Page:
Early Clinical Exposure: Concerns and Challenges: Dr Munira A Hirkani

Early Clinical Exposure (ECE) is a teaching-learning methodology, which fosters exposure of medical students to patients as early as in the first year of medical college. The goals of ECE are to provide social relevance and a context for application of the basic science teaching. The outcomes are: gain in medical knowledge, achieving few basic clinical skills, and internalizing a wide range of attitudes.

The learning experiences offered in the preclinical phase play an important role in laying a strong foundation for learning clinical subjects. The objectives of the preclinical phase are not only to cater to the framed subject-wise outcomes, but also to keep the students motivated and make learning relevant to patient care. Patient interaction in supervised settings will facilitate students to learn from patients in a holistic manner. Students will get an opportunity to understand disease as perceived by patients and its financial, social, physical and psychological impact on them. Early involvement in the healthcare environment also validates students’ decision to opt for medicine as a career.

There have been a few concerns expressed by faculty regarding the concept, implementation and assessment of ECE. We are addressing a few of these concerns in a pointwise fashion here:

  • Students are already burdened with the curriculum of subjects of Phase 1. Now with the additional load of clinical teaching, less time and importance will be devoted to the basic science subjects. “If a student is forced to learn clinical topics as part of core competencies he will forget the basic mechanisms that are actually core of the subject”.

Early clinical exposure is a teaching-learning strategy that involves introduction of clinical content to enhance the relevance and understanding of the basic science subjects. It is not meant for learning of the diagnosis and disease management, but rather understanding how the altered anatomy, physiology and biochemistry lead to the various manifestations of the disease. Students motivated as a result of these experiences would be more likely to learn with a deeper approach and adopt self- directed learning strategies to achieve their learning targets.

EXAMPLE: Observation of a patient of chronic obstructive pulmonary disease (COPD) during ECE should be followed up with discussion on understanding the reason of slow deep breaths, so that the concept of airway resistance, lung compliance and work of breathing are reinforced. So, to conclude, ECE involves teaching the basic science concepts planned around the clinical content/ case and not teaching the clinical content. If a student understands the basic mechanism and regulations and its importance, he will appreciate the importance of the subjects learnt in preclinical phase.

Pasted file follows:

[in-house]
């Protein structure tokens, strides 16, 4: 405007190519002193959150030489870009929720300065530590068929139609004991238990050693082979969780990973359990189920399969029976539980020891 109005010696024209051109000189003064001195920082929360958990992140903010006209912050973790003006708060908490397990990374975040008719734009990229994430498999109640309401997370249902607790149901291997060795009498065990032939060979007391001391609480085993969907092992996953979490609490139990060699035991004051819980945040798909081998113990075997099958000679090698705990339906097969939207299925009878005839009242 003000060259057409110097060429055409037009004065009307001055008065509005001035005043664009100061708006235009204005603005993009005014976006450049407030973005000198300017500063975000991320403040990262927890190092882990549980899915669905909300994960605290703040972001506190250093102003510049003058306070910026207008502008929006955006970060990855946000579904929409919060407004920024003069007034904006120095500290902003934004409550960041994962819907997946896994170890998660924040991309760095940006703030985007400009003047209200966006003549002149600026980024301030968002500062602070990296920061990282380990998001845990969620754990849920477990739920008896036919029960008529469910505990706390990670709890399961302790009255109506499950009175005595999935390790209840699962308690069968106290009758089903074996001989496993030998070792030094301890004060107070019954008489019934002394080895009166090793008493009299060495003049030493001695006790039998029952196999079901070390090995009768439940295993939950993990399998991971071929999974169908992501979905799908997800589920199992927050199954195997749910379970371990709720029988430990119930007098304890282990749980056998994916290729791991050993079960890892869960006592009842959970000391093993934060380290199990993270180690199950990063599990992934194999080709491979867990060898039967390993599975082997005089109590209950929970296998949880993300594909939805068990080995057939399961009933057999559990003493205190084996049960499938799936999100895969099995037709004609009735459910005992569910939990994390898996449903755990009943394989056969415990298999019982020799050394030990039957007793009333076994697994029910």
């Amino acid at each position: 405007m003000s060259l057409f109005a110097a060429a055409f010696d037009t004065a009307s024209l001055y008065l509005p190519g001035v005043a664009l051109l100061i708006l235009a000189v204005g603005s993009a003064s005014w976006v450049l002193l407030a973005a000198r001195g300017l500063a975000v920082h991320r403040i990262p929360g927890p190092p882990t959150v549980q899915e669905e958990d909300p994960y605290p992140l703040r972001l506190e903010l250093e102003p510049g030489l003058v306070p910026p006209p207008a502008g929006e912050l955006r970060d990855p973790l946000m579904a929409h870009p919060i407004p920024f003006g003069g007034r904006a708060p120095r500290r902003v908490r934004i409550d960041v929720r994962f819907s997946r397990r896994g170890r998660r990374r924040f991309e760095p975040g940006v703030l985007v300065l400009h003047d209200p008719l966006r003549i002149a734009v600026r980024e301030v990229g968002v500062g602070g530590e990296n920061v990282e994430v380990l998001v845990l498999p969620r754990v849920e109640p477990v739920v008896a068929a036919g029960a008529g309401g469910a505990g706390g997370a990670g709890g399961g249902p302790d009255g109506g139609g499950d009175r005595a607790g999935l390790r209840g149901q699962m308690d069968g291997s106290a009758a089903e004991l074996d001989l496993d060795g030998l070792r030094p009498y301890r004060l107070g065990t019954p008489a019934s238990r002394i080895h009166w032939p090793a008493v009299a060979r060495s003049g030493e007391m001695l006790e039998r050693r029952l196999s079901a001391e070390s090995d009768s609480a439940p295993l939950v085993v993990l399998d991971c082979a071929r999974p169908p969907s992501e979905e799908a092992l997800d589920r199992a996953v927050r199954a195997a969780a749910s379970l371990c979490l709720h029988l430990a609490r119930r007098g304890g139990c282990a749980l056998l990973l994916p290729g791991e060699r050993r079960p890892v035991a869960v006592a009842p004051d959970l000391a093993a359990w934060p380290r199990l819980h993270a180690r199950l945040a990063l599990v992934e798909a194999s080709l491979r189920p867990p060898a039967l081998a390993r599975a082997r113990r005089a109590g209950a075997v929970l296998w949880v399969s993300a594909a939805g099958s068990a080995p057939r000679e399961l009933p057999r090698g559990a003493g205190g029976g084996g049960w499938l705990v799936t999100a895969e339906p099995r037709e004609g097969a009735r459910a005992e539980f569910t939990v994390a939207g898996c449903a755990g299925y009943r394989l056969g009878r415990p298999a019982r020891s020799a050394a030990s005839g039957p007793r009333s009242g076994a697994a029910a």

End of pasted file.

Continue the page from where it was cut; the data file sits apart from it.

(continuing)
• When planning the ECE sessions which domain of learning should be addressed?

ECE supplements and enriches the regular teaching and learning of various concepts and clinical skills. ECE should be used, but not limited to achieving the higher learning objectives in the cognitive domain. It will be an excellent tool to develop the attitude of professionalism and effective communication skills. During the first-year clinical exposure should be ideally limited to observation of the doctor-patient interaction and demonstration of some important clinical signs.

EXAMPLE: The objectives of exposing the students to a patient of anemia should be to explain the derangement of functions due to decreased haemoglobin count and the altered hematological investigations expected, along with demonstration of pallor. The objectives however should be extended to include the realization of the social and financial impact of the disease and its treatment.

  • Which phase faculty will be responsible to conduct ECE sessions?

ECE is an activity which will require teamwork. The preclinical faculty will be able to decide best, the topics for ECE, frame its objectives and schedule it in their programme. Keeping in mind the purpose of ECE as envisaged by the Medical Council of India (MCI), the preclinical faculty would be the best to conduct these sessions and facilitate the discussion. However, participation of the clinical faculty, although not a must would not be amiss depending on the type of sessions planned.